Of course, Canon has still not opened up the RF lens mount for any third-party manufacturer to use Canon's autofocus, so the Nokton 40mm lens is a fully manual focus affair. As is the aperture, which is controlled by a de-clicked step-less manual aperture ring.
Focal length: 40mm
Mount: Canon RF
Image stabilization: No
Full frame: Yes
Max aperture: f/1.2
Min aperture: f/22
Lens configuration: 8 elements in 6 groups
Angle of view: 54. 9°
Number of aperture blades: 10
Minimum shooting distance: 0.3m
Maximum magnification: 1:4.9
Filter size: φ58mm
Size: 70.8 x 56.4mm
However, there is a silver lining, the Nokton lens does have the appropriate contacts to connect to the camera electronically, so it will be possible to use the usual focus peaking, enlarged display, and focus guide assists to help nail that tricky manual focus, especially at the super wide apertures this lens is capable of. The lens can also manually focus down to 0.3m.
The Nokon 40mm can also work in conjunction with the camera to record EXIF data, and if your Canon EOS R body has in-body image stabilization, it will also work with this Nokton lens (or any manual focus lens for that matter, but worth mentioning).
The lens configuration uses double-sided aspherical lenses for two of the eight elements in six groups, which enables the lens to produce what Cosina claims is the perfect optical performance that doesn't rely on any in-camera corrections, which is handy, as Canon restricts those to only first-party lenses anyway.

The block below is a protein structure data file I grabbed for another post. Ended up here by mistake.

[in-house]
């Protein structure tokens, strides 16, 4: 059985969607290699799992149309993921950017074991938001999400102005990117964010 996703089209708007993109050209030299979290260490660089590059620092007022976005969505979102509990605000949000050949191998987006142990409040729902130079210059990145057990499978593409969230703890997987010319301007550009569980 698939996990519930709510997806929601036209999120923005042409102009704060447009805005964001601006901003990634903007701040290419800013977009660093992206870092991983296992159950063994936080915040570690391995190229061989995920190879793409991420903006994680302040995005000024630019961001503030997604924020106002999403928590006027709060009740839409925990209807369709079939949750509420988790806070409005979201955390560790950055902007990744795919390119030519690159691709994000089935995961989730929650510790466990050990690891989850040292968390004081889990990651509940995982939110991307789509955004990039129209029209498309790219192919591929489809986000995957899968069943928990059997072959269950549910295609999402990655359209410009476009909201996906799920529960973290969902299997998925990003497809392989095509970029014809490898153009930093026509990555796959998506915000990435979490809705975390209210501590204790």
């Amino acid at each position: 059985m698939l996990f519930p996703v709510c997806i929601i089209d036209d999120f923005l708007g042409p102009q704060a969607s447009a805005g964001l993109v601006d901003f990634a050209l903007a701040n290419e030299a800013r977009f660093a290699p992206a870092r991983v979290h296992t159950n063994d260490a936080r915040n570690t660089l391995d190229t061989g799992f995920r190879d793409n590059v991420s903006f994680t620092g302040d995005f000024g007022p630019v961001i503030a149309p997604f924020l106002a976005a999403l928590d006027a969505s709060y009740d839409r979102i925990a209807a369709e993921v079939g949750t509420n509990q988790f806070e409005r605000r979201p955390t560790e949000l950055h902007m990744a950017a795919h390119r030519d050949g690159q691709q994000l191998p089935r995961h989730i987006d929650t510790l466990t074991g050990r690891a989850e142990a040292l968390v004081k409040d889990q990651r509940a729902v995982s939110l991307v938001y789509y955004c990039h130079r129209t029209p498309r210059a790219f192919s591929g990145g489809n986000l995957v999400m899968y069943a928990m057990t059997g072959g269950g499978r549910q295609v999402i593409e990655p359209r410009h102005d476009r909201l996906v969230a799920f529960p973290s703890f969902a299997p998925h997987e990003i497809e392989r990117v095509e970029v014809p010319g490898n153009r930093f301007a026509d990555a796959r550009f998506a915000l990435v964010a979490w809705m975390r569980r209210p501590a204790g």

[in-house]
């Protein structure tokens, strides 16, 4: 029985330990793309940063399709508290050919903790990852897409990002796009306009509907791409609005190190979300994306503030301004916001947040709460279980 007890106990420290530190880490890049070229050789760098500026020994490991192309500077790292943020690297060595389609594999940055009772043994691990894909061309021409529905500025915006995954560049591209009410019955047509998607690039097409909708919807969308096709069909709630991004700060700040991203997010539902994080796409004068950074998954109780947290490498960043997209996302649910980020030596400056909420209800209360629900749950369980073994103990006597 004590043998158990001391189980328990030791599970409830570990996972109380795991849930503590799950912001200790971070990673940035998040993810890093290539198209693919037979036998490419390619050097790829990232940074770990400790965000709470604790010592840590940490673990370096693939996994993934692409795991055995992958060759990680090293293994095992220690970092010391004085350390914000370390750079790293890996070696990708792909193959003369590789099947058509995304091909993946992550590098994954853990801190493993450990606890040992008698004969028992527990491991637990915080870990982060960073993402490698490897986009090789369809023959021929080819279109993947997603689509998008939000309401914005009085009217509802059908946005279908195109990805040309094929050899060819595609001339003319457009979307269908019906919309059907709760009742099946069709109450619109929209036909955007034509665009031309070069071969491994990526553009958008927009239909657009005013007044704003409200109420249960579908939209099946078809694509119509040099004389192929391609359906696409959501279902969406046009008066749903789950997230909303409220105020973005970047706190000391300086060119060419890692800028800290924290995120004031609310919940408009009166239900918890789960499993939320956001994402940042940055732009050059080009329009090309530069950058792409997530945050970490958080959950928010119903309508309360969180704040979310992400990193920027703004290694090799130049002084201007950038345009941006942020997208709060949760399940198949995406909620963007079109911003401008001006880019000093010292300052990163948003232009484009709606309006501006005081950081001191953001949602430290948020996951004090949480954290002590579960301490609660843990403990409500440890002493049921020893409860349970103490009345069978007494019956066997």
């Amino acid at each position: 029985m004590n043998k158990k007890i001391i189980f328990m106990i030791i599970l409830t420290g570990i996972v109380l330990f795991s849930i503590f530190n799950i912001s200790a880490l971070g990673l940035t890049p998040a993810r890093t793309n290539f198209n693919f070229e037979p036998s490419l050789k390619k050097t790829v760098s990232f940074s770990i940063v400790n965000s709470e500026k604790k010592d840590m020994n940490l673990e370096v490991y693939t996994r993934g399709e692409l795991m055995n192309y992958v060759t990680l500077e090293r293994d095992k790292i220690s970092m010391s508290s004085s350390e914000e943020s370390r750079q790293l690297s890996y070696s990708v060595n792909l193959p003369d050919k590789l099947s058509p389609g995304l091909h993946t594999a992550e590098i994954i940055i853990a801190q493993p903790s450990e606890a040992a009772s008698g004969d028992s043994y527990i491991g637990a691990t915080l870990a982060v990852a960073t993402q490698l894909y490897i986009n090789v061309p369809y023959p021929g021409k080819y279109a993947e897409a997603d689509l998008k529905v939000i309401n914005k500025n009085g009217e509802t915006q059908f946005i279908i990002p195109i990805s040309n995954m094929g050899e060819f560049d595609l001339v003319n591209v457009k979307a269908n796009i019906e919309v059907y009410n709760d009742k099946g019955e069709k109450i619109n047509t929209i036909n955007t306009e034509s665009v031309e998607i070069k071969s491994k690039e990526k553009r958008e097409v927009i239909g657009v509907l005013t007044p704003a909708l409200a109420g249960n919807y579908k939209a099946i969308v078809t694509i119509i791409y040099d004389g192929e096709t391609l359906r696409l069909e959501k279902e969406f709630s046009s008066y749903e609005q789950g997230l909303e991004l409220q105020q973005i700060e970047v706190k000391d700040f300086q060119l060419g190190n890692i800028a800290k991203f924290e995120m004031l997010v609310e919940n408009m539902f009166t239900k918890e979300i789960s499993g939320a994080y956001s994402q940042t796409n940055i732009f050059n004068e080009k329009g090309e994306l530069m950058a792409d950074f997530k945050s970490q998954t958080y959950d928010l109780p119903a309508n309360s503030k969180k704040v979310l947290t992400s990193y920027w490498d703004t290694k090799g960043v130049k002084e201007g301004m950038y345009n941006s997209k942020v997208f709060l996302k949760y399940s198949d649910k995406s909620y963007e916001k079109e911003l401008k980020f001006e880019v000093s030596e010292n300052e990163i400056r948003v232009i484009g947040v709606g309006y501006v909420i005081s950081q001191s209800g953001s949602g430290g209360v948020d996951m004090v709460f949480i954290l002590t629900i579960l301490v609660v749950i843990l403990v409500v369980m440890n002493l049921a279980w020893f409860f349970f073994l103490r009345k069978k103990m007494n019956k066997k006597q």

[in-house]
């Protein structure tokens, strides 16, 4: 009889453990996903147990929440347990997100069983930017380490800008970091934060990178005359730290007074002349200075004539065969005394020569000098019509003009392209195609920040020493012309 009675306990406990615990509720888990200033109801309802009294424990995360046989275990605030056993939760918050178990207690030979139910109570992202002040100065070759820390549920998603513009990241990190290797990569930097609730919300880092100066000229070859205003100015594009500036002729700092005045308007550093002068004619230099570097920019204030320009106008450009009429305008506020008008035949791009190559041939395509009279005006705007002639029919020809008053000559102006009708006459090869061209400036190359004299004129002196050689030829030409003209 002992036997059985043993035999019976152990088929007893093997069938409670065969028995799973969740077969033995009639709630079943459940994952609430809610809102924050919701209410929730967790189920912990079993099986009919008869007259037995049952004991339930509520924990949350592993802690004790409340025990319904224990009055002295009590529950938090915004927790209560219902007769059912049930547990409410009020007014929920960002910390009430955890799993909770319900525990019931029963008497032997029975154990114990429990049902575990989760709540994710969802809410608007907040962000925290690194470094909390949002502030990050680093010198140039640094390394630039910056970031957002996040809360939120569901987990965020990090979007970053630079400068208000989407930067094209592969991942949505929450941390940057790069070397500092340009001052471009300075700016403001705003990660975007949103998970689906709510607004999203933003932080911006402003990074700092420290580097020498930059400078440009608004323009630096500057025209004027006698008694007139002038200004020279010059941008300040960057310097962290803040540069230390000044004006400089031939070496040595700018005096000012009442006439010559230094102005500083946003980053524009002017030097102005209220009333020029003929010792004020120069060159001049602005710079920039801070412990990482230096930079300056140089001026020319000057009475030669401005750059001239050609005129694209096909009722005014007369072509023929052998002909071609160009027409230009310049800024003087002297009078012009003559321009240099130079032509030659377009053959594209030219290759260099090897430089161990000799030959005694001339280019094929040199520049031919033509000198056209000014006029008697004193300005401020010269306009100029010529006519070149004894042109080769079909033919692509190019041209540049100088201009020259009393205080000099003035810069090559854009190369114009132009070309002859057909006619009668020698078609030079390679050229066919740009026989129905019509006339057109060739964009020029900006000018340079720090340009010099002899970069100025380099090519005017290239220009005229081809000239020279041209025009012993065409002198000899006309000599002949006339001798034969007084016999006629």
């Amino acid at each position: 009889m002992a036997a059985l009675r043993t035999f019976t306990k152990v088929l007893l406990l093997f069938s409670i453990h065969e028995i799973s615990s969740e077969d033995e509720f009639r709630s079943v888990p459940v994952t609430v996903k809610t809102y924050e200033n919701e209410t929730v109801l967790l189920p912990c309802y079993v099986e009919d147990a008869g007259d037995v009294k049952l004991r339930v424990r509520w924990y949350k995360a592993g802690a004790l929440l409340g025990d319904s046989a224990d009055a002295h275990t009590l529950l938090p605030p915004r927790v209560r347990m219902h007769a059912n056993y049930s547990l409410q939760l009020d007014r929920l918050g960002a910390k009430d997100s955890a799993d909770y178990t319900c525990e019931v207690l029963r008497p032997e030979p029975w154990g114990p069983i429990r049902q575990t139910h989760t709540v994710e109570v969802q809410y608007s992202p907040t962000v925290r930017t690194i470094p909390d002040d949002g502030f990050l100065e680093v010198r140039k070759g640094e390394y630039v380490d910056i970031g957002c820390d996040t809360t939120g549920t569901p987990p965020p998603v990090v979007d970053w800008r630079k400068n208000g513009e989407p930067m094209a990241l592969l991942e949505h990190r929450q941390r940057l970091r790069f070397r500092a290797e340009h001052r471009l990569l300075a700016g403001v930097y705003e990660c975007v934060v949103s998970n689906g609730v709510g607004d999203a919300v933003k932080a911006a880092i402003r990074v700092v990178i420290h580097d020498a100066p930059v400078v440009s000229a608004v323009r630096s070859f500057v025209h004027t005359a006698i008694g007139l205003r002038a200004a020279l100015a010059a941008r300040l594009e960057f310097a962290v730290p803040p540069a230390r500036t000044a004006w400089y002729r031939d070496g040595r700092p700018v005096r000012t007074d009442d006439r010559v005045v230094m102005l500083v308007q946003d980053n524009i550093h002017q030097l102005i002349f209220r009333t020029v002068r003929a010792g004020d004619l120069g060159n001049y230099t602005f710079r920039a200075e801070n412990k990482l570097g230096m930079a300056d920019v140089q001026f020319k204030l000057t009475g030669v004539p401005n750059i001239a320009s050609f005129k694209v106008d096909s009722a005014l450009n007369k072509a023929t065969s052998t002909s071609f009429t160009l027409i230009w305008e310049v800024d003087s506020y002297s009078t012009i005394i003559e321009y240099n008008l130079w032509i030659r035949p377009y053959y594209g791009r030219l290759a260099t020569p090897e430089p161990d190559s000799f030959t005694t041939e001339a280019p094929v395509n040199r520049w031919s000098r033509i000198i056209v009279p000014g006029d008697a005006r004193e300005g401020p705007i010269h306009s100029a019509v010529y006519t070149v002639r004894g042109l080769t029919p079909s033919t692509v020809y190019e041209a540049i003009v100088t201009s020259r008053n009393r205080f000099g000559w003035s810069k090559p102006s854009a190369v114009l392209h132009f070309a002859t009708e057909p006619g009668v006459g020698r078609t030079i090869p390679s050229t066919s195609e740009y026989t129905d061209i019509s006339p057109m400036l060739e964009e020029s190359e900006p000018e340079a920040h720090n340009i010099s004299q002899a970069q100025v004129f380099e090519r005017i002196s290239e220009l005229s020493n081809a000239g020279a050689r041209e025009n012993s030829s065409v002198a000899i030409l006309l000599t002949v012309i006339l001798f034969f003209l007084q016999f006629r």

It is the second lens that Voigtländer has made for the Canon RF, with the new Nokton 40mm joining the existing Nokton 50mm f/1.0, which is already on sale.
The 40mm lens is the perfect general-purpose angle, suitable for landscapes, street scenes, and environmental portraits, and still life. The f/1.2 aperture is made up of a rounded 10-blade diaphragm and should allow the lens to achieve a very shallow depth of field, so it should make for some impressive creative shots or low-light image quality.
The lens has an all-metal construction although while durability is mentioned, there is no official mention of weather sealing. Previous Voigtländer lenses have been exceptionally nice to hold, featuring a timeless look.
The 40mm f/1.2 lens has a planned release date of January 2024, and although there is no official US or UK pricing yet, in Japan, the Voigtländer Nokton 40mm F1.2 Aspherical will cost ¥132,000, which is around $930 Stateside, which seems like a very reasonable cost considering the aperture and optical quality promised.